Courtroom battle begins over ball field lights Twin Ridge residents testify glare, trash, noise are disruptive

March 21, 1996|By Jackie Powder | Jackie Powder,SUN STAFF

Old and new Mount Airy clashed in a courtroom yesterday as homeowners in the Twin Ridge development told a Frederick County circuit judge how a lighted ball field disrupted their lives while town officials repeatedly ignored their complaints.

In the first day of testimony in their civil suit against the town of Mount Airy, Twin Ridge residents said that the presence of six, 70-foot stadium lights surrounding a baseball field and ball games have brought unwanted glare, trash, noise and traffic to their neighborhood of $200,000 homes.

The 16 homeowners, who filed the lawsuit in October 1994, are asking Frederick Circuit Judge John H. Tisdale to order Mount Airy to dismantle the lights at the Twin Ridge Elementary School ball field. They argue that town planning documents never indicated that their community would have a lighted ball field. The ball field dispute has divided Mount Airy, a town of 5,000 that has experienced rapid growth in the past 10 years, as subdivisions have sprouted up around the region.

In his opening statement, William Fallon, attorney for the Twin Ridge residents, said that the town is in violation of its ordinance addressing light glare. He said he intends to call lighting experts who will testify that the playing field lights were improperly placed.

"We think the town has created a nuisance of such gravity that they [the lights] should be shut off and taken out," Mr. Fallon said.

Mount Airy officials maintain that construction of a lighted ball field at Twin Ridge Elementary had been discussed since 1988, and was the subject of many Town Council meetings and newspaper articles.

They say the town doesn't have enough fields to accommodate the 800 children who play baseball in two recreation leagues.

Town attorney Richard Murray said that Twin Ridge residents had been misled by home sales agents who told prospective buyers that the Twin Ridge field would only be used by schoolchildren.

"This is a case of failed expectations," Mr. Murray said. "I suspect in large part due to the Realtor who handled the sales."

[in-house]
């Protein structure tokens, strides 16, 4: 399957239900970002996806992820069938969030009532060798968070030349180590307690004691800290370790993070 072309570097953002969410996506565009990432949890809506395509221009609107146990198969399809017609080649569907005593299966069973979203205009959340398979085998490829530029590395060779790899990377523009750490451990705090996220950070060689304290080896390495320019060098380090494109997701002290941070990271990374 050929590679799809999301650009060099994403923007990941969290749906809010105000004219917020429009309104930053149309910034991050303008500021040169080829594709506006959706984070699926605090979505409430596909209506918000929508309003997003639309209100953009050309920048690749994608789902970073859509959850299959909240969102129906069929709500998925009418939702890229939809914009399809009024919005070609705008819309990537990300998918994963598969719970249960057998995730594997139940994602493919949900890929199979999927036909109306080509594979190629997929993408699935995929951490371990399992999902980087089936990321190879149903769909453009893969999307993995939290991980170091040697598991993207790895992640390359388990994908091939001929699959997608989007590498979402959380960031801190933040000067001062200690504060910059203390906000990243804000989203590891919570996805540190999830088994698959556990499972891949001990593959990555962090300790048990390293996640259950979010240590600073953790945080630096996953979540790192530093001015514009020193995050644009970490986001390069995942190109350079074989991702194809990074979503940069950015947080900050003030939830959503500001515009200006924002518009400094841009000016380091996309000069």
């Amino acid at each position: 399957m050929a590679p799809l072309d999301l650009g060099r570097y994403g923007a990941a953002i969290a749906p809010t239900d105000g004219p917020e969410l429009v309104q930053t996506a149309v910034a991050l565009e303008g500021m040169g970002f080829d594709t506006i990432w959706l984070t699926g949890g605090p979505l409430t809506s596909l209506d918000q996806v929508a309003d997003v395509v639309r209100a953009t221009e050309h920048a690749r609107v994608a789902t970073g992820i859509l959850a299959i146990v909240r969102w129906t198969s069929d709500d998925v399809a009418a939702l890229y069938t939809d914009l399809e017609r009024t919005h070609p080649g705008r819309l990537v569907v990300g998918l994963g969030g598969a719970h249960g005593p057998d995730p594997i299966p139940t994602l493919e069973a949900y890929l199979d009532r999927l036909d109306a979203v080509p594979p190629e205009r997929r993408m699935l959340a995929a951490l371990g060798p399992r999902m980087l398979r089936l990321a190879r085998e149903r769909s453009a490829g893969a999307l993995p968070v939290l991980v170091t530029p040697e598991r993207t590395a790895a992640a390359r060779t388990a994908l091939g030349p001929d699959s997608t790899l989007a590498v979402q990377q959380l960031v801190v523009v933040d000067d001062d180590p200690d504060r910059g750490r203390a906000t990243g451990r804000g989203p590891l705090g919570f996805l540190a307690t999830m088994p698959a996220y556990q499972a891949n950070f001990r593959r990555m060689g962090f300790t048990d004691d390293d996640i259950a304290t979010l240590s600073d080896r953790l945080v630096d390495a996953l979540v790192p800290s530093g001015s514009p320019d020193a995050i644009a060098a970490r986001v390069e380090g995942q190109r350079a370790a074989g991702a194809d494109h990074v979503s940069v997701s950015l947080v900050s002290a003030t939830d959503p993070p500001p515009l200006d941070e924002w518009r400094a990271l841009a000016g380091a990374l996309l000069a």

In testimony yesterday, Twin Ridge homeowners said they would never have moved to the neighborhood if they had known that their homes would be across the street from a lighted playing field rimmed by 48 1,500-watt lights.

"We were first-time homebuyers and were very picky about where we were going to live," said Twin Ridge homeowner Kimberly Ann Fultz, who testified that the house she owns with her fiance sits in the path of the lights at home plate and third base.

Residents said that the glare of the lights is so intense that closing drapes or blinds doesn't shut it out.

They testified that the lights disturb their sleep, prevent them from sitting outside on their decks and interfere with their sex lives.

In addition to the glare of the lights, residents testified they are disturbed by the loud cheering and yelling during games and fearful of strangers who come to their neighborhood to watch youth baseball.

"I'm concerned for my safety when I'm there by myself with strangers in the neighborhood," said Ms. Fultz, who installed a security system in her home.

Since the Twin Ridge homeowners filed the lawsuit, resident Beth Ann Bruner said that she has been called offensive names by people who attend baseball games and has had to stop jogging in the neighborhood because of a threatening atmosphere.

"The town has made it a point to turn people against us," she said. "I won't be able to live here if we lost the lawsuit. It will be way too stressful."

The trial is expected to conclude early next week.

Pub Date: 3/21/96

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